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Format: Hardcover
I'll start by saying I LOVE the Outlander series of novels. Claire and Jaime, Roger and Bree, Ian, Jenny... they're all wonderful characters who have been given depth and complexity over the course of the first 6 novels. Then we hit this one. It's my least favorite of the 7.

For the first time ever, I had trouble "getting into" the novel. I felt like too much time was being spent on new characters - John Grey (not a new character by any means, but a minor one in the past novels) was given chapter after chapter of story line, most of which referred back to his own spinoff book which I didn't read because I don't really care about him that much. Characters were mentioned that I couldn't possibly make the connections between, having only read the Outlander series. The result of this was much re-reading, trying to spin the web of connections and make out the proper relationships from the past. Like the French spy who comes looking for Fergus for what reason? Fergus is the illegitimate son of who now??

The Jaime and Claire story took a backseat for the first time. The plot was more about John and his son William (Jamie's son actually, but you know what I mean) and their past. I feel like Gabaldon spent more time developing a way to introduce some famous players into the book than she did developing the original storyline. The story of Roger and Bree in the future was nicely worked in, but was constantly interrupted by descriptions of war and random appearances by Ben Franklin and Benedict Arnold. I realize that she was trying to be accurate in her plot lines, but honestly, I'm not reading it for the accurate historical value. I don't need that many details.

The last few chapters of the book were shockingly different in pace.
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Format: Hardcover
Echo picks up where A Breath of Snow and Ashes left off as Claire and Jamie Fraser and Jamie's nephew Ian leave life at Fraser's Ridge behind them, head for Scotland to pick up Jamie's printing press and return to America. Of course this _is_ Jamie and Claire we're talking about so there is no smooth sailing and the *road* to Scotland is mired with many side-trips and detours as well. Roger and Bree have returned to the present and settled into life at Lallybroch, although they're also in for a few twists and turns and bumps in the night as well. William is now an adult and an officer in the British army and we see quite a bit more of him - will he and Jamie ever meet face to face? Who is the mysterious man searching for Fergus and what secrets might he reveal about his birth parents?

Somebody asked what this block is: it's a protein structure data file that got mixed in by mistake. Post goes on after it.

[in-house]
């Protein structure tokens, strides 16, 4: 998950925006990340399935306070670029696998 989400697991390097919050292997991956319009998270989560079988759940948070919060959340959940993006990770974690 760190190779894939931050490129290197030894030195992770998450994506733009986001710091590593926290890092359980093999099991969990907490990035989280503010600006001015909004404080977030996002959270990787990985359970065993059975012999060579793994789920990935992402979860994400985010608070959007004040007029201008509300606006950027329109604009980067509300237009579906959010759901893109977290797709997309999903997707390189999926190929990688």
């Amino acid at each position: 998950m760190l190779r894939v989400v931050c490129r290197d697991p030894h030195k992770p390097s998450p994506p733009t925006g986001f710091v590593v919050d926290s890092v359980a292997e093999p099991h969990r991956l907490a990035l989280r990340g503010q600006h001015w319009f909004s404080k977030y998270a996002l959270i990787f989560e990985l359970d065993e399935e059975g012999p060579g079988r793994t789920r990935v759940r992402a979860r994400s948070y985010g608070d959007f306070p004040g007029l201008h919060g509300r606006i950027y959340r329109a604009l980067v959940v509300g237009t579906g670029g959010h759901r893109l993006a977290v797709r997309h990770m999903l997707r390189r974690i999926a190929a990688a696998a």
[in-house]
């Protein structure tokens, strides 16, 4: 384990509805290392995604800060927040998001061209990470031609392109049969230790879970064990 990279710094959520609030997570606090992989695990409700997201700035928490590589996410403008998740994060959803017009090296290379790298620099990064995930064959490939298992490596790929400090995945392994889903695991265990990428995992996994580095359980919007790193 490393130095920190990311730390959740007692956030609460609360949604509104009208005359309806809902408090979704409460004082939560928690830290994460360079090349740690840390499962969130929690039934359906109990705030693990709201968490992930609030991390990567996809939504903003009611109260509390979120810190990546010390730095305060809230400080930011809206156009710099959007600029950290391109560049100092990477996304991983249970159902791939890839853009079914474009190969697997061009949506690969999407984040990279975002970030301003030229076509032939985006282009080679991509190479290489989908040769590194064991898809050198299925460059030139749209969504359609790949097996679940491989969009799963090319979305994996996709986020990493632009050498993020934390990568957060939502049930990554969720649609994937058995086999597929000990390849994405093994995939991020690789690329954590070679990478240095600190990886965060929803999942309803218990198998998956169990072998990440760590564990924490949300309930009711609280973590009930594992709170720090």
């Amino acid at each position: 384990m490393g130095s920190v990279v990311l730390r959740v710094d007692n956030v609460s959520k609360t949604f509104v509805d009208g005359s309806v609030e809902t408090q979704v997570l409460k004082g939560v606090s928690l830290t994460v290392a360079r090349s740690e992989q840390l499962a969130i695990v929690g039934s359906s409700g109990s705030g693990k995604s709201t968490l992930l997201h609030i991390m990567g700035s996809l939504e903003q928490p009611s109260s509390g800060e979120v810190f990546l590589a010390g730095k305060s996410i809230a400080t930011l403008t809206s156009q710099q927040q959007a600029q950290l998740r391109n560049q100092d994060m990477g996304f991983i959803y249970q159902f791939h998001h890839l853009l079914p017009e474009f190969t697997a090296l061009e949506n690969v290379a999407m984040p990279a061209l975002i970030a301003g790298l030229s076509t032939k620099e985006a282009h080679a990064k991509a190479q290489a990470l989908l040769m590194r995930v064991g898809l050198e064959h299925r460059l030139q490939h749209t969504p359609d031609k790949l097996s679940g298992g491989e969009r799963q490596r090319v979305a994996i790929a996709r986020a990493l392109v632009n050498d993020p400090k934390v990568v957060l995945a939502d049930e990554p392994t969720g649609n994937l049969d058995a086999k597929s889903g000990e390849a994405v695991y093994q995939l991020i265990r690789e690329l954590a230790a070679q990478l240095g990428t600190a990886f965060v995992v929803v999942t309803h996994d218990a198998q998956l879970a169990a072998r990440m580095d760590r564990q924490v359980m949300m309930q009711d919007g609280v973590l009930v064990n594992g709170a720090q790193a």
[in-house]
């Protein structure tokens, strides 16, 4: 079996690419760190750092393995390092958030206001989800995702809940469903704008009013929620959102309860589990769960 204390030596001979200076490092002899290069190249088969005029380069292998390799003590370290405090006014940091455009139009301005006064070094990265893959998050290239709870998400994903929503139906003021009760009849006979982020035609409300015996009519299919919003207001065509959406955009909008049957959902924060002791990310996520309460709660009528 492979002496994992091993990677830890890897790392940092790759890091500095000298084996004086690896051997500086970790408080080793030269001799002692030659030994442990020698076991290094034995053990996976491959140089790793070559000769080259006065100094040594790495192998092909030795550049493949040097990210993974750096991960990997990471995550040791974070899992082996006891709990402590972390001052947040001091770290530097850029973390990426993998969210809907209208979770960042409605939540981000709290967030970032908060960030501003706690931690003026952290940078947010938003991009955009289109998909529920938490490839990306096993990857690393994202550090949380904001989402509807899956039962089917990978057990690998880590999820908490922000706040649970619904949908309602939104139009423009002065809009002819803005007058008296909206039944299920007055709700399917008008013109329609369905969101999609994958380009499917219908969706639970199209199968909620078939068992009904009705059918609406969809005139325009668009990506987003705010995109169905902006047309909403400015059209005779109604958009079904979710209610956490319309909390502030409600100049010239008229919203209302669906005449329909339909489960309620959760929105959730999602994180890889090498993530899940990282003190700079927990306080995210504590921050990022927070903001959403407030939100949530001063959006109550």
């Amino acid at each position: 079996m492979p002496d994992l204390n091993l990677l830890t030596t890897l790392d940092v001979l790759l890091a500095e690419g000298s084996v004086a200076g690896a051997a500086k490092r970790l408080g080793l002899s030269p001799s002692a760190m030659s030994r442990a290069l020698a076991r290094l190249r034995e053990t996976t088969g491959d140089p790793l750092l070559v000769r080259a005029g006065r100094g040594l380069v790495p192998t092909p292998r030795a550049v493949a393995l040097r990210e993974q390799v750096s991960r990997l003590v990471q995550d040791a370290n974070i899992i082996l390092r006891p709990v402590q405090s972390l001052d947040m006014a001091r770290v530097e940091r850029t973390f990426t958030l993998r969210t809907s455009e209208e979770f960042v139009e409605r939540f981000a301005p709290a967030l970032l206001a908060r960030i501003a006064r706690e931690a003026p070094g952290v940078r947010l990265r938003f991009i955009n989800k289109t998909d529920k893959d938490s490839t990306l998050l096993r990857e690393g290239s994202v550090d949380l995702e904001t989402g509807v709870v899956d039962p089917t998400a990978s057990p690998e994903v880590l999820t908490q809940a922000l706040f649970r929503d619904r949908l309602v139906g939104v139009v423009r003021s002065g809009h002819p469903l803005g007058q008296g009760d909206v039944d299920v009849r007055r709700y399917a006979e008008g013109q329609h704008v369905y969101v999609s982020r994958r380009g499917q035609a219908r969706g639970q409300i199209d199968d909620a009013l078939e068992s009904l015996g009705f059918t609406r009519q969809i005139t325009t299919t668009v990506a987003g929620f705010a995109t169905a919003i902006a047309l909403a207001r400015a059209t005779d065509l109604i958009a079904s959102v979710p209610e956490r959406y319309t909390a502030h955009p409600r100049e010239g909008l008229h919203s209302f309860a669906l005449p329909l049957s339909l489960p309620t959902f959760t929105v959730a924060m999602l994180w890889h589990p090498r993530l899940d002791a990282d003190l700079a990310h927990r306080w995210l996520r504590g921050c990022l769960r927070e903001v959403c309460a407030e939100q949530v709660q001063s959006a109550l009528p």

You'll find new friends among the old from the previous books (and a couple of very surprising returns), although IMHO there are waaaaay too many new friends as well as waaaay too much of Lord John and characters from his books. I'm not that fond of Lord John as a major character and that's why I didn't read the books to begin with and consider it dirty pool to muck up Jamie and Claire's story with Lord John's, particularly that little plot twist at the end. Eww ewww ewww ewww e[...] Diana, how could you?

In the end, I'm wondering if I've changed as a reader, or has Gabaldon changed and/or got a bit sloppy? I've heard many complain about her going on in too much detail in the other books but I was so enraptured with them I wouldn't have wanted to have seen one word edited out.